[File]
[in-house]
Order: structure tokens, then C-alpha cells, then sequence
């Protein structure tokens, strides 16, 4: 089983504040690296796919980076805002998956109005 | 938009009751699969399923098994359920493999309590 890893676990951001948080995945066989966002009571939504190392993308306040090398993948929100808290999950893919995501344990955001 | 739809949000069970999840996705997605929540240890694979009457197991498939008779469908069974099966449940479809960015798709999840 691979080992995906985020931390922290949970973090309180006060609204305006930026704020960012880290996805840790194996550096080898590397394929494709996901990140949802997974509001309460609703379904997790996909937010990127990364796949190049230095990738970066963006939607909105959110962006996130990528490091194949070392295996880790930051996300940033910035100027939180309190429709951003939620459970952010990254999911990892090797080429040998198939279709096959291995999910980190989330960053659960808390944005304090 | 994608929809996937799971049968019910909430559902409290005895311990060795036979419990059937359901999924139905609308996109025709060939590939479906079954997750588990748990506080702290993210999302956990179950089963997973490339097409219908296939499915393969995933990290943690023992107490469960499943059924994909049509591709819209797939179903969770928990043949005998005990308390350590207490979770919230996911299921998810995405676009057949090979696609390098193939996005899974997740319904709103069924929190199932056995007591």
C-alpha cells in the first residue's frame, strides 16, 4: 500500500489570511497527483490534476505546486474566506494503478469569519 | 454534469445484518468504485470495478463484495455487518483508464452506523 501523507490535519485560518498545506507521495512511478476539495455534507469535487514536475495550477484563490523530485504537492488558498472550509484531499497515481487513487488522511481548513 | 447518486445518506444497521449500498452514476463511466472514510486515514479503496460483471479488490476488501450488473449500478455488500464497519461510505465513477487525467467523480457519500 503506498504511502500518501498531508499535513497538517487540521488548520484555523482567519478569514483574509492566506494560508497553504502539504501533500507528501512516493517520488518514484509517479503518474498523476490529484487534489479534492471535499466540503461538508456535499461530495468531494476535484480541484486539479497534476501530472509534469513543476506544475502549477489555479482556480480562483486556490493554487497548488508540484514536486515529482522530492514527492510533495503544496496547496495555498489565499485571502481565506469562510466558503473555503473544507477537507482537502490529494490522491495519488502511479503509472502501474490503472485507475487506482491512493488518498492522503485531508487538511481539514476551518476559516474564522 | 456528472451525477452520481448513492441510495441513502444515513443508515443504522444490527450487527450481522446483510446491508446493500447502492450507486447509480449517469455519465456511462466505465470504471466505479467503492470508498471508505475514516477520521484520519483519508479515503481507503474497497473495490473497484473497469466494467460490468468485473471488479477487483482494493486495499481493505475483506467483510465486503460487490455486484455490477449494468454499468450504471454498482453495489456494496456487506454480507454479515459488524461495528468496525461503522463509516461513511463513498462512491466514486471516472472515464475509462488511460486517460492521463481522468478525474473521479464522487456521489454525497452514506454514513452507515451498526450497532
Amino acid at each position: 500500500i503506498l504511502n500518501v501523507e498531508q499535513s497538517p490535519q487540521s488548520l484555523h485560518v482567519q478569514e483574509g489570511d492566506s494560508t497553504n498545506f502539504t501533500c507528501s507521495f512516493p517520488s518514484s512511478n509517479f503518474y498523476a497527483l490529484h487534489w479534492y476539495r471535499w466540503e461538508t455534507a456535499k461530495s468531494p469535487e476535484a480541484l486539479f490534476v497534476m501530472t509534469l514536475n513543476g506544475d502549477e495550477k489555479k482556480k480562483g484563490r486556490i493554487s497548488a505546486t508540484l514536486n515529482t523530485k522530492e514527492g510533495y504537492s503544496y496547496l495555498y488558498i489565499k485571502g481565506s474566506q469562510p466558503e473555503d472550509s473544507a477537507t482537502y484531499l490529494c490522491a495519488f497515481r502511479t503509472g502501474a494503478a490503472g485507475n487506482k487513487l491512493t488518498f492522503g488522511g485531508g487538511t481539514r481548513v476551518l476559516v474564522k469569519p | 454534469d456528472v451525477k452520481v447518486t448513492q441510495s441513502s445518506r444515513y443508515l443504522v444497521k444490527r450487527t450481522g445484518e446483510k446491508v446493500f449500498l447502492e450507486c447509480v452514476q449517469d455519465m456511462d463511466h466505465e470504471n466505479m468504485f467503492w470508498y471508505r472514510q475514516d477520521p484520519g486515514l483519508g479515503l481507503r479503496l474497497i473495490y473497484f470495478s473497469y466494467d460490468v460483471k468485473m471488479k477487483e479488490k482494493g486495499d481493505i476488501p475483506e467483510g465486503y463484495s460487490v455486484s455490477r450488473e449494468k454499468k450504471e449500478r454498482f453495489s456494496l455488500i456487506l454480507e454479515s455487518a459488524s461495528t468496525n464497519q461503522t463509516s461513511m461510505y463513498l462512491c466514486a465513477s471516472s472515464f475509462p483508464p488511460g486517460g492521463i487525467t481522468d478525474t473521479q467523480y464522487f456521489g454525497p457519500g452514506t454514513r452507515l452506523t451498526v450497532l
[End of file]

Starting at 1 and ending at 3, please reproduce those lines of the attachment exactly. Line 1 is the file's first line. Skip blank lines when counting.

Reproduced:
[in-house]
Order: structure tokens, then C-alpha cells, then sequence
């Protein structure tokens, strides 16, 4: 089983504040690296796919980076805002998956109005 | 938009009751699969399923098994359920493999309590 890893676990951001948080995945066989966002009571939504190392993308306040090398993948929100808290999950893919995501344990955001 | 739809949000069970999840996705997605929540240890694979009457197991498939008779469908069974099966449940479809960015798709999840 691979080992995906985020931390922290949970973090309180006060609204305006930026704020960012880290996805840790194996550096080898590397394929494709996901990140949802997974509001309460609703379904997790996909937010990127990364796949190049230095990738970066963006939607909105959110962006996130990528490091194949070392295996880790930051996300940033910035100027939180309190429709951003939620459970952010990254999911990892090797080429040998198939279709096959291995999910980190989330960053659960808390944005304090 | 994608929809996937799971049968019910909430559902409290005895311990060795036979419990059937359901999924139905609308996109025709060939590939479906079954997750588990748990506080702290993210999302956990179950089963997973490339097409219908296939499915393969995933990290943690023992107490469960499943059924994909049509591709819209797939179903969770928990043949005998005990308390350590207490979770919230996911299921998810995405676009057949090979696609390098193939996005899974997740319904709103069924929190199932056995007591």